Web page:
Sunday, December 10, 2017

Woody Allen and Soon Yi Previn: basic facts

Dylan Farrow's Why has the #MeToo revolution spared Woody Allen? asks a question that implies an answer she does not want to hear. Abusers tend to have more than one victim. When no one else is speaking out now, in a time when victims are being supported, the odds increase that Allen is innocent. Before deciding, read Woody Allen, Sex Abuse Allegations, and Believing the Victim, which includes useful information like this:
While Soon Yi Previn was an adult (her birthdate is unknown but her age was in the range of 18 to 20) and Allen had never acted as her stepfather, even his defenders generally agree that the affair was sordid and grossly inappropriate.
...a major Canadian study that tracked more than 11,000 reports of child abuse and neglect in Canada in 2003. While reports of sexual abuse made during custody or visitation conflicts are fairly rare — the study identified 69 such cases — they are also quite likely to prove unfounded. Child protection workers substantiated just 11% of these charges, while 34% were “suspected” to be valid but not fully confirmed; 36% were classified as unsubstantiated but made “in good faith,” and 18% as deliberately false. By contrast, the rate of false allegations for all child sexual abuse reports was 5%. (The claim that malicious accusations in custody disputes come mostly from fathers is based on an earlier phase of the same study. However, fathers’ false reports were overwhelmingly of child neglect and sometimes physical abuse; false charges of sexual molestation were more likely to come from mothers.)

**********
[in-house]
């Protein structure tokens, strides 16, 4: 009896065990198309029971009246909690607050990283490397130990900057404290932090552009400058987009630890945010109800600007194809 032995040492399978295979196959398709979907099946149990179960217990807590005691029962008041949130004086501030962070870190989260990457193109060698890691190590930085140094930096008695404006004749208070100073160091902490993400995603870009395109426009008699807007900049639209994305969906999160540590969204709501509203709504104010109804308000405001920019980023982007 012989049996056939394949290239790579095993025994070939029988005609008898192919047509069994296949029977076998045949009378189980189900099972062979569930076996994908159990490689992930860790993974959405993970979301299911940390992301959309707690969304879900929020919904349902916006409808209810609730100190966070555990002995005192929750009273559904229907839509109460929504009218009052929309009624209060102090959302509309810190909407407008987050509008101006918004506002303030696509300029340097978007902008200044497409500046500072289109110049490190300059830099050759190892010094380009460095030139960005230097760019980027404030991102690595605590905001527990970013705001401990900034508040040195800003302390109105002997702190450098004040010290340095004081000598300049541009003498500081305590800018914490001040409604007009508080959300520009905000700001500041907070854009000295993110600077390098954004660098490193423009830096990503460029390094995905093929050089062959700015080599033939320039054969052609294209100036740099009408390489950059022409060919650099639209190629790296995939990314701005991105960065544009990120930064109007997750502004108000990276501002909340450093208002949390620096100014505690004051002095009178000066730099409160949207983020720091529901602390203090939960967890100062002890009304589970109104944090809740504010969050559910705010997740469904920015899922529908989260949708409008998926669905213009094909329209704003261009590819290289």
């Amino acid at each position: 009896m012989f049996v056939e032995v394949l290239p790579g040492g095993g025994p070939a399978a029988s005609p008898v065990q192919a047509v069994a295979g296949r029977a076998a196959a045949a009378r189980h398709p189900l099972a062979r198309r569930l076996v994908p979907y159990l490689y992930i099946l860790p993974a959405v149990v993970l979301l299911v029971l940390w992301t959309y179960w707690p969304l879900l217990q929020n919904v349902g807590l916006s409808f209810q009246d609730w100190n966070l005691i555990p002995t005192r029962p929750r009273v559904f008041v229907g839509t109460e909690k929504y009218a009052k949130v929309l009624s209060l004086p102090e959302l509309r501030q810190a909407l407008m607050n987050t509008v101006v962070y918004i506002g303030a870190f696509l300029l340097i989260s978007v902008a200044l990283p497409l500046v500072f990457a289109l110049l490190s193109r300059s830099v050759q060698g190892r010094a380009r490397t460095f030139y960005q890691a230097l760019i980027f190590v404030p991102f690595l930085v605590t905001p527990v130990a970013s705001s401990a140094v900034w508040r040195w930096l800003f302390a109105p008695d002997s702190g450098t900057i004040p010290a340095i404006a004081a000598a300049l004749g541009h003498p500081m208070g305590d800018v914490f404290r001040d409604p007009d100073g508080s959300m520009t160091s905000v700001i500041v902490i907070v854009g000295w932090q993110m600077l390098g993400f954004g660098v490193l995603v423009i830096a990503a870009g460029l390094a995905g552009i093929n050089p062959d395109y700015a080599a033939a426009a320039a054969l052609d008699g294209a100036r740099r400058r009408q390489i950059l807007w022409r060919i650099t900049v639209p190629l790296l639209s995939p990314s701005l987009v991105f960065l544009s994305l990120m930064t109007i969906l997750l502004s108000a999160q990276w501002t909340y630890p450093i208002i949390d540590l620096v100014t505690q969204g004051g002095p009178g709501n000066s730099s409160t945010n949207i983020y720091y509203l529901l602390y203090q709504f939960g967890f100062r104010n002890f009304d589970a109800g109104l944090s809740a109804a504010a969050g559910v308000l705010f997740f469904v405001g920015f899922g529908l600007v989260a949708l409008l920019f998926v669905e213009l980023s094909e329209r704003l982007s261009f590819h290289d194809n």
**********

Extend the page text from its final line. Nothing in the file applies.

Woody Allen’s relationship with Soon-Yi is creepier than you could imagine includes this quote from Soon-Yi Preven:
 “To think that Woody was in any way a father or stepfather to me is laughable.”
and notes:
Allen and Previn married in 1997 and have two adopted children together.
The adoption process is not easy for anyone. In Allen's case, the charges against him would've resulted in exceptionally close scrutiny.

Does this mean he didn't abuse Dylan Farrow? No. It means we can't know, and sadly, neither can she. One lesson learned from the Day-care sex-abuse hysteria is that young children are susceptible to having their memories manipulated.

But the absence of other accusers strongly suggests that Allen deserves the benefit of the doubt.

As for his relationship with Soon-Yi, I'm a little creeped out by the difference in ages, but she was an adult when the affair began and, so far as anyone knows, continues to be happy. Their relationship isn't for me to judge. Unless you want to change the age of consent, it's not for you to judge either.